These Midwest-made birdhouses and bird feeders are all designed with both style and functionality in mind.
Kyle Miller, Thornville, Ohio This 19-inch, 22-gauge metal suite features a spacious nesting space and a feeding tray. Available in 13 colors, including copper, pictured. $45. uniquegardens.etsy.com
Randy Gurnicz, Crystal Lake, Illinois A geometric stack of hand-sawed cedar evokes a Japanese paper lantern. We love the copper detailing and sturdy cable. $80. designdredge.etsy.com
Heather Connors, Chesterton, Indiana Small birds like finches and chickadees can dine in peace inside these hand-thrown 6- to 7-inch pottery feeders, designed to deter pushy visitors. Available in three colors. From $39. purpleheatherpottery.etsy.com
Greg and Linda Halom, Cross Plains, Wisconsin A husband-wife team brushes on two top coats to protect their retro birdhouses’ groovy colors from fading and chipping. Colors and styles vary. $150. theretrocentrichome.etsy.com
Jason Russell, Marshalltown, Iowa The tiny-house movement goes to the birds: This industrial-chic concrete house has a bolt for a perch and measures just 4.5 inches at the base. $48. solidprocessing.etsy.com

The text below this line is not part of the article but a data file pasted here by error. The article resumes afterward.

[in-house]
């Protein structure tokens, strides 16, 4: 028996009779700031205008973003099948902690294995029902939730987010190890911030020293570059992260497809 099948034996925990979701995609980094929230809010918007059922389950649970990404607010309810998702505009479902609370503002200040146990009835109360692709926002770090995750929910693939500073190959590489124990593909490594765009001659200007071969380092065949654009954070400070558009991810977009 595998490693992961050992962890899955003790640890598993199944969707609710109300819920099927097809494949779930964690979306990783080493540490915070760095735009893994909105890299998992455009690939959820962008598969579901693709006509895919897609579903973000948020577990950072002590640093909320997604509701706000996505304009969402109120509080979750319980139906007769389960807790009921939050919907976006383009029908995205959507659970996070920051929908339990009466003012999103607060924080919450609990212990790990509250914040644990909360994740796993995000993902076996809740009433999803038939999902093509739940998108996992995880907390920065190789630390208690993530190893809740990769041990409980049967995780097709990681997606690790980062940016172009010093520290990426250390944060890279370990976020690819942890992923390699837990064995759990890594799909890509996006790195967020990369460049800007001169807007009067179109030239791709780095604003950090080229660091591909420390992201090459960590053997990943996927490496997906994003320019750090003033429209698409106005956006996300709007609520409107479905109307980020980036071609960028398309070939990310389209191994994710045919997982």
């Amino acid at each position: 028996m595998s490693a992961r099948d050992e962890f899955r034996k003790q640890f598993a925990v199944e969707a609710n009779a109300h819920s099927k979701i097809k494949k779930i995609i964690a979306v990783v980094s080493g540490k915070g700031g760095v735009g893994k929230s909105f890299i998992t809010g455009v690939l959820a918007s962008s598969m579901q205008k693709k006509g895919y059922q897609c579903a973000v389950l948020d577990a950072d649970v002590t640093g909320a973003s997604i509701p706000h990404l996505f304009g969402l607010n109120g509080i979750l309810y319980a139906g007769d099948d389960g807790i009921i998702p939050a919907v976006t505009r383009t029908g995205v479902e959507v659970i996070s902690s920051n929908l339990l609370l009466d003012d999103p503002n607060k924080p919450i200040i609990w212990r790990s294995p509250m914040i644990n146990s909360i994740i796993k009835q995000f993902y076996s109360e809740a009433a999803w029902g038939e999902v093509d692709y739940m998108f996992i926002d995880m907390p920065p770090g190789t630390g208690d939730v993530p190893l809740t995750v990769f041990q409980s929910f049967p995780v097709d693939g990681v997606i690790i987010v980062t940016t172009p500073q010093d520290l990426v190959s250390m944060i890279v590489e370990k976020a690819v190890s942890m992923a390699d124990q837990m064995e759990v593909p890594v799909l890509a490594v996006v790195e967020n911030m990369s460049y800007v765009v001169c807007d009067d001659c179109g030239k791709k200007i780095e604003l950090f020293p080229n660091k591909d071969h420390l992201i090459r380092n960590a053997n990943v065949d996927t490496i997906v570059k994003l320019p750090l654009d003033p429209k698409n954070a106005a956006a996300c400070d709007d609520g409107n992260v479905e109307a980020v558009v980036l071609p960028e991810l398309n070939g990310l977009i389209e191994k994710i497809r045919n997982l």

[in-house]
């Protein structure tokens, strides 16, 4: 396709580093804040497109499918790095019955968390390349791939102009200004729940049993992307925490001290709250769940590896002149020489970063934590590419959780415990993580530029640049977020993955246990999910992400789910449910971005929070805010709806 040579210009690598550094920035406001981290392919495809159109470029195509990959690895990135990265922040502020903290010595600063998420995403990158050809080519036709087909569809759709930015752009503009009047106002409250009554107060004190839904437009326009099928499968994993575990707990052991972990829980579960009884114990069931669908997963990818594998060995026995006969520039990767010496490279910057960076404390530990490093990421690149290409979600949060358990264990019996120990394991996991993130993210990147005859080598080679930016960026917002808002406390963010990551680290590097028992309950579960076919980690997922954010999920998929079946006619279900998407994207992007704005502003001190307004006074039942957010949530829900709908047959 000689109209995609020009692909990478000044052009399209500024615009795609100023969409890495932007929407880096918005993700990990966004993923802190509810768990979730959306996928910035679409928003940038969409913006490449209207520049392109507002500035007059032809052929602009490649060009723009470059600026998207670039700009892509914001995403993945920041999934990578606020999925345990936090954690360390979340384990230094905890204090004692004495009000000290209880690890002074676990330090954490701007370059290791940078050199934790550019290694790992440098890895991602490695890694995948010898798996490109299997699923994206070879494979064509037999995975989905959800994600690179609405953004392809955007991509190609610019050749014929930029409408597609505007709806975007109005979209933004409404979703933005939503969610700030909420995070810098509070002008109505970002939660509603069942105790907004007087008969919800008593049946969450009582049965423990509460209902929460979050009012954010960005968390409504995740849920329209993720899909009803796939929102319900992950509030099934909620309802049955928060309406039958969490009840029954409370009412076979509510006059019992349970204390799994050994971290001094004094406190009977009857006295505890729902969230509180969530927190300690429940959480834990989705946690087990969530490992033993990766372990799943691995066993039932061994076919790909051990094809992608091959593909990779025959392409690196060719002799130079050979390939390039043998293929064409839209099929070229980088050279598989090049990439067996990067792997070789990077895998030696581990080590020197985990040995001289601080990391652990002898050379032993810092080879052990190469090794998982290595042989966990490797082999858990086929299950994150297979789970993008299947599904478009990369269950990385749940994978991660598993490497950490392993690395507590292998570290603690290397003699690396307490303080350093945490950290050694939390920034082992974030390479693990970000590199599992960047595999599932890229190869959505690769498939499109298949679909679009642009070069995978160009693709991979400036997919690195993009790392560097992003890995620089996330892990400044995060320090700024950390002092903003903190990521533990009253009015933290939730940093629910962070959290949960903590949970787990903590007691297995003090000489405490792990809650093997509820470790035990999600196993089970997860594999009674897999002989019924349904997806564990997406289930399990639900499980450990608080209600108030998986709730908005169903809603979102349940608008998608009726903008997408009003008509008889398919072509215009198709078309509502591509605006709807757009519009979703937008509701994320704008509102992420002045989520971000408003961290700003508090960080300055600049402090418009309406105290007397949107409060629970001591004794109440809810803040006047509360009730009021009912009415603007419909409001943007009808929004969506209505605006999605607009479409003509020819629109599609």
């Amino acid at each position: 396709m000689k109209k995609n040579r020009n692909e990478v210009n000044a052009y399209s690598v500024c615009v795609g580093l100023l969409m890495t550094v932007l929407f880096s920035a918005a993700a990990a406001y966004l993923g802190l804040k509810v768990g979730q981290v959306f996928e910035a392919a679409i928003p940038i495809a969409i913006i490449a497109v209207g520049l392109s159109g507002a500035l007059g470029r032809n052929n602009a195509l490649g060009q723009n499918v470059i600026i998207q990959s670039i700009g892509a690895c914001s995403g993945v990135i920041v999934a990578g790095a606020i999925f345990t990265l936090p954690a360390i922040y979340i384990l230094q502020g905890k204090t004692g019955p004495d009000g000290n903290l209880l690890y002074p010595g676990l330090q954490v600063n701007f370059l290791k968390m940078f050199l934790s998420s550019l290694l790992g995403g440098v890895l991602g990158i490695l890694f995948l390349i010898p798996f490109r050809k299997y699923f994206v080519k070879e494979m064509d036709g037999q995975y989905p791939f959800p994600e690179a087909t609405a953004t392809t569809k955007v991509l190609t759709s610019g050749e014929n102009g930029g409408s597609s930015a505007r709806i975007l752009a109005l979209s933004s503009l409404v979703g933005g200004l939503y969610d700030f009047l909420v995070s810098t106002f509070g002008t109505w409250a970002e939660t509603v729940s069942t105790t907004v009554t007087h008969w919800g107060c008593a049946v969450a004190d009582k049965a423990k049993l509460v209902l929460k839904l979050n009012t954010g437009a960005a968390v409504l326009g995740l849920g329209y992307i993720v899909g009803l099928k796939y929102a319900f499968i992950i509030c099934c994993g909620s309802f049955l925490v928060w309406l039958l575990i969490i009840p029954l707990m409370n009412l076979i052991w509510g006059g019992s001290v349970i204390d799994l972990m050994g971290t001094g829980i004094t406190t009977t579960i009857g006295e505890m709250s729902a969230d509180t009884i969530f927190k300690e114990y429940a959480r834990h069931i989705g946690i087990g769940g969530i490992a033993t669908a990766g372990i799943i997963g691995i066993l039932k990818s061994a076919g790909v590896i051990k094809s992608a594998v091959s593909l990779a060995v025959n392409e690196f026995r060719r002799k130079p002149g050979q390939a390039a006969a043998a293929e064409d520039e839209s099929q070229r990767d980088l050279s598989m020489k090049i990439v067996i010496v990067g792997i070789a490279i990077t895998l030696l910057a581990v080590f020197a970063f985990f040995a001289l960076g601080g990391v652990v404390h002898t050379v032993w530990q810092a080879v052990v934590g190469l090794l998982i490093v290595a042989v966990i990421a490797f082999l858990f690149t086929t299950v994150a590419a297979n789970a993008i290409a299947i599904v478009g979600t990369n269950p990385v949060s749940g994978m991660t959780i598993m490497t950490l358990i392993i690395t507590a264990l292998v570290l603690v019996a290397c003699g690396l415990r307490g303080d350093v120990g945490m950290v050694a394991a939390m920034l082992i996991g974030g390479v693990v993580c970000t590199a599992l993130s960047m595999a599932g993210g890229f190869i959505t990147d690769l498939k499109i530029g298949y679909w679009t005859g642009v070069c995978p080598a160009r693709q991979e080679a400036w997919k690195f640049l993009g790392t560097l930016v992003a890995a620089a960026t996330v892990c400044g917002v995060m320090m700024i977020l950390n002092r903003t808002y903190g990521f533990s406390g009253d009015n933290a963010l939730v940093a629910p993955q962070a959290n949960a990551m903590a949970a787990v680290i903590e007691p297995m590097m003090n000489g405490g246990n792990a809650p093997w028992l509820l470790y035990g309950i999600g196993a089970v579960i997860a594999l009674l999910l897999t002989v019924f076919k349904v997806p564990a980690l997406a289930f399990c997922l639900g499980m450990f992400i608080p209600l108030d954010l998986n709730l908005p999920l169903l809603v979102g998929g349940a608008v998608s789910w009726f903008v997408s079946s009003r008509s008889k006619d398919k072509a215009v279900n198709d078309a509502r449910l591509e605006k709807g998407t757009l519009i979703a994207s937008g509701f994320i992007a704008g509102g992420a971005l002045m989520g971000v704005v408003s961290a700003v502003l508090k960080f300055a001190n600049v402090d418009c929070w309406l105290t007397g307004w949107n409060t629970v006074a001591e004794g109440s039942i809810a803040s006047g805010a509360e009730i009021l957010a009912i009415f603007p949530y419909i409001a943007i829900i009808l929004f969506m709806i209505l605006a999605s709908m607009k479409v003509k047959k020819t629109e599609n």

Todd Herlitz, Chicago This ultramodern abode sports cedar on the front; the back is 3-D-printed from a plant-derived plastic made of cornstarch and sugar cane and unscrews easily for cleaning. $55. springmodern.com
Sue Capillo, Evanston, Illinois A master gardener crafts sturdy shelters from slabs of white stoneware clay. Drainage holes keep guests warm and dry. $90. botanic2ceramic.etsy.com
Kevin Lind Jordan, Minnesota How better to store seeds for the birds than in a mini aluminum and steel grain bin? Available in 7- or 10-inch sizes, plain or customized with a logo or decal. From $48. cornstalkllc.etsy.com
Joe Papendick, St. Louis This mod sunflower seed feeder disassembles for easy cleaning—and, cleverly, the rods that hold the pieces together double as perches. Available in four colors, including yellow, pictured. $96. www.joepapendick.com
To attract the widest variety of birds, you have to appeal to their unique appetites, says Jason St. Sauver of Audubon Nebraska. Fill one feeder with thistle seeds for wrens, goldfinches and chickadees. Lure cardinals and blue jays with a mix of peanuts and sunflower seeds. Sprinkle seeds on the ground for sparrows; hang a suet cage for woodpeckers. Most important, he says: Avoid cheap blends with a lot of filler. Birds know it lacks nutrients and won’t eat it.